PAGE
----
The snake plant is one of the most popular houseplants, not only because of its signature look, but because it is often touted as indestructible: it can survive any weather extremes and even the most novice of plant owners can grow it.
One question that beginner snake plant owners ask is whether or not these plants actually need drainage holes in the bottom of their pots.
The answer to this question is: not necessarily. You can definitely grow a snake plant in a pot or container that does not have drainage holes, but you need to be diligent about how you water it.
In this article, we will discuss more about why a snake plant can be grown in a pot with no drainage holes, and whether or not this is a good choice. So, if you are thinking about getting a snake plant and want to know more about what type of pot is best for it, then keep reading.
Are drainage holes really important for plants?
Yes, for most plants that are kept in pots or containers, it is important to have drainage holes at the bottom of the container. The holes are there to reduce the chances of the plant becoming overwatered, by allowing any excess water to flow out of the holes rather than standing inside the pot for long periods of time.
Without drainage holes, the soil becomes waterlogged and will be unable to dry out sufficiently for the plant’s requirements. Remember that a plant’s roots need to have access to oxygen in order to survive, and if the soil is perpetually soggy, no oxygen will be able to reach the roots.
Another reason that water should be allowed to flow easily through the soil and out the drainage holes is to help flush out any build-up of chemicals or excess nutrients that might burn the roots.
What problems can arise if my plant’s pot does not have drainage holes?
- Lack of oxygen for the roots
Aside from absorbing carbon dioxide from the air to provide oxygen for us to breathe, plants actually also absorb oxygen through their leaves and roots. Plants need oxygen to survive, just like we do, so if their roots are constantly waterlogged they are at risk of suffocation and drowning.
You will know your plant is not getting enough oxygen if it is not growing as fast as normal and its leaves are yellowing.
A lack of oxygen is also a precursor to root rot, so if you suspect oxygen deprivation, it is quite possible that your plant has root rot, too.
- Root rot
As mentioned above, oxygen deprivation and root rot typically go hand in hand. When a plant is overwatered, its roots stand in soggy soil for long periods and are unlikely ever to dry out enough to get access to oxygen. The roots will drown in the wet soil and die. Once dead, they will become susceptible to opportunistic pathogens, such as fungi of the Rhizoctonia, Fusarium, Phytophthora and Pythium families. Fungi love dank and dark conditions, where they can thrive and attack the compromised roots of plants. The fungi will cause the rot in the dead roots to spread upwards towards the rest of the plant, until eventually the entire plant dies.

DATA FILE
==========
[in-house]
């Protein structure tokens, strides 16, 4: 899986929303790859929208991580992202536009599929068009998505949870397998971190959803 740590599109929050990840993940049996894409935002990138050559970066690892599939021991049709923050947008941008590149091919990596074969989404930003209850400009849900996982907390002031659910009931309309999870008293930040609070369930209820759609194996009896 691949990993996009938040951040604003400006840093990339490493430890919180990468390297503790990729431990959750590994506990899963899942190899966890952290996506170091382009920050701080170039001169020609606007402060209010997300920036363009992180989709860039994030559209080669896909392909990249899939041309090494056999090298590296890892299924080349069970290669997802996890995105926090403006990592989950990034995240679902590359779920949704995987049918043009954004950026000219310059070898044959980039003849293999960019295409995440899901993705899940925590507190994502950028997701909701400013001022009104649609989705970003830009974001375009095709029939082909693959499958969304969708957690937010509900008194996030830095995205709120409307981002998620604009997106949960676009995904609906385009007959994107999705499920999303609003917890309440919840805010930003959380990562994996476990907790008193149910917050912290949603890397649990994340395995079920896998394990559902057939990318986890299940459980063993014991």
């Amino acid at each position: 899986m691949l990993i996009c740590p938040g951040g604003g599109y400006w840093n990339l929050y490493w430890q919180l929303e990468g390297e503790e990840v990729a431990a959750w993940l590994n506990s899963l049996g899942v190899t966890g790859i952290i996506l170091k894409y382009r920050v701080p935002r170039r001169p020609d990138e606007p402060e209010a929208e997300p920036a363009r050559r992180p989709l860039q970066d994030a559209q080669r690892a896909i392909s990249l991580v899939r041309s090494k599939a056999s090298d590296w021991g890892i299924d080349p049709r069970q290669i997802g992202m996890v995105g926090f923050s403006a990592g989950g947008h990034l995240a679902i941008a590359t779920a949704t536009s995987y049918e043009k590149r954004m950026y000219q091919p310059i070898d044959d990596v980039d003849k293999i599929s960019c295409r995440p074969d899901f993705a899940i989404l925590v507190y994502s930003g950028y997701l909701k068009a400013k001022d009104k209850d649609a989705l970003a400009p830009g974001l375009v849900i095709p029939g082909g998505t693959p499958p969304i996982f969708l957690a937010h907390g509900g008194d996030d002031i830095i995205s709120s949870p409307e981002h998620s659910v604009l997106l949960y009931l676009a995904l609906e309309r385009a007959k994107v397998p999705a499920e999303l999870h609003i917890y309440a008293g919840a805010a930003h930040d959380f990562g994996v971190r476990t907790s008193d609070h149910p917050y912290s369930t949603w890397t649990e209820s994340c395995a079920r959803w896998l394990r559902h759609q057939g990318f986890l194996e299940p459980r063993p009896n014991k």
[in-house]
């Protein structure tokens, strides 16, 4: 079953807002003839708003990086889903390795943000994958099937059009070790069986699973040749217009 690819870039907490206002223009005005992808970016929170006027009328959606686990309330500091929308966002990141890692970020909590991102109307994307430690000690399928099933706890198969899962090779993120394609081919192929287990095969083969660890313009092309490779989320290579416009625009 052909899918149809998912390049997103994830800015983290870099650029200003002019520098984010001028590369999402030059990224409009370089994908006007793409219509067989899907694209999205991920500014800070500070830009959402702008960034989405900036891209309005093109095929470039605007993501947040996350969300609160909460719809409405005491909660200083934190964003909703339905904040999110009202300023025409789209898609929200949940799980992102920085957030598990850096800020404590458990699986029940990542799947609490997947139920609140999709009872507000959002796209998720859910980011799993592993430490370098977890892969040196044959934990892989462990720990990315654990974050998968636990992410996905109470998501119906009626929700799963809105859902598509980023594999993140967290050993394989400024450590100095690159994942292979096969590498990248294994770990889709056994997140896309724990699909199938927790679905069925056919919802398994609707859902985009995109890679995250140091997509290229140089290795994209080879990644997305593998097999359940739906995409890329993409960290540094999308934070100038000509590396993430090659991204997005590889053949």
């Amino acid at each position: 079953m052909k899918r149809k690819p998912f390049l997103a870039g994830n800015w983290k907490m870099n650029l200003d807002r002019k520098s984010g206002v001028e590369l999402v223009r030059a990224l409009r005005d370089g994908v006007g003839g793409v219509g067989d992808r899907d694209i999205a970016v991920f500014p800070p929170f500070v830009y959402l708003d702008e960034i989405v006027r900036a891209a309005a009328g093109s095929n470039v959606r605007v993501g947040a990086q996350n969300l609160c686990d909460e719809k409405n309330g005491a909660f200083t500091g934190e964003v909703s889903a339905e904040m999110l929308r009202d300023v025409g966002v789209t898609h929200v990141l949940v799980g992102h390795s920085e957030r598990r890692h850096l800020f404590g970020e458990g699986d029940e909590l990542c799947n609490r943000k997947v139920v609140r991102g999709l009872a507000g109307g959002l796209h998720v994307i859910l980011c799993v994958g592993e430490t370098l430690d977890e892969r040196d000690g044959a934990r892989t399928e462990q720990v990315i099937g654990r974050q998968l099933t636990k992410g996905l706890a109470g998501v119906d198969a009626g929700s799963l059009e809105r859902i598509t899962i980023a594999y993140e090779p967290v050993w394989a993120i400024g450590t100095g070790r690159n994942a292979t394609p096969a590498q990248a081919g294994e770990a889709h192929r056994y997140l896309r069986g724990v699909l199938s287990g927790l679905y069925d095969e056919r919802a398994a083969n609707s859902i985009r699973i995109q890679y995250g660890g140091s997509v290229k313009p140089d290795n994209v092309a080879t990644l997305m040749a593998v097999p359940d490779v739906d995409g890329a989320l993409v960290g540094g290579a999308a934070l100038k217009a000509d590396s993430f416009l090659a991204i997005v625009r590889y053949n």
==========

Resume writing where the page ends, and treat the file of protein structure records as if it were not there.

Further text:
You will know your plant has root rot if its leaves are drooping, curling and turning yellow. Unfortunately, these signs are not specific to root rot, which is why it is quite difficult to catch root rot in its early stages. The condition is usually discovered accidentally while the plant is being repotted. For this reason, it is important to inspect your plant’s roots closely whenever you repot it, to make sure you can address the problem as early as possible.
- The plant may get root burn
Another problem that may occur in a pot without drainage holes is the accumulation of chemicals in the soil. These chemicals will have nowhere to go due to the absence of adequate drainage.
This is especially common in plants that are grown in pots with no drainage holes and are frequently fertilized and watered with tap water. In the beginning, tap water and fertilizer may only bring in trace amounts of nutrients and chemicals, but over time these substances will build up around your plant’s roots and cause root burn. Symptoms of this condition include stunted growth and browning of the leaves.
- The plant’s roots will become weak
This problem is connected to those mentioned above, because when a snake plant’s roots are surrounded by soggy soil, they will not thrive and will never be healthy. Weak and unhealthy plants will not be able to effectively absorb water and nutrients. This will become a chronic problem that will eventually affect the entire plant and could lead to its demise.
A snake plant with a weak root system will have droopy leaves, which will start to drop off one by one.
What can I do about a snake plant with poor drainage?
If your snake plant appears to have one or more of the problems discussed above, you will need to act quickly to save it.
In order to correct problems related to poor drainage, you need to remove the plant from the pot and shake off as much of the old soil as you can, as gently as possible. Inspect the roots to check for any brown or black sections. If you find any brown or black roots, cut them off using a sterilized pair of scissors, as these are rotten or dying.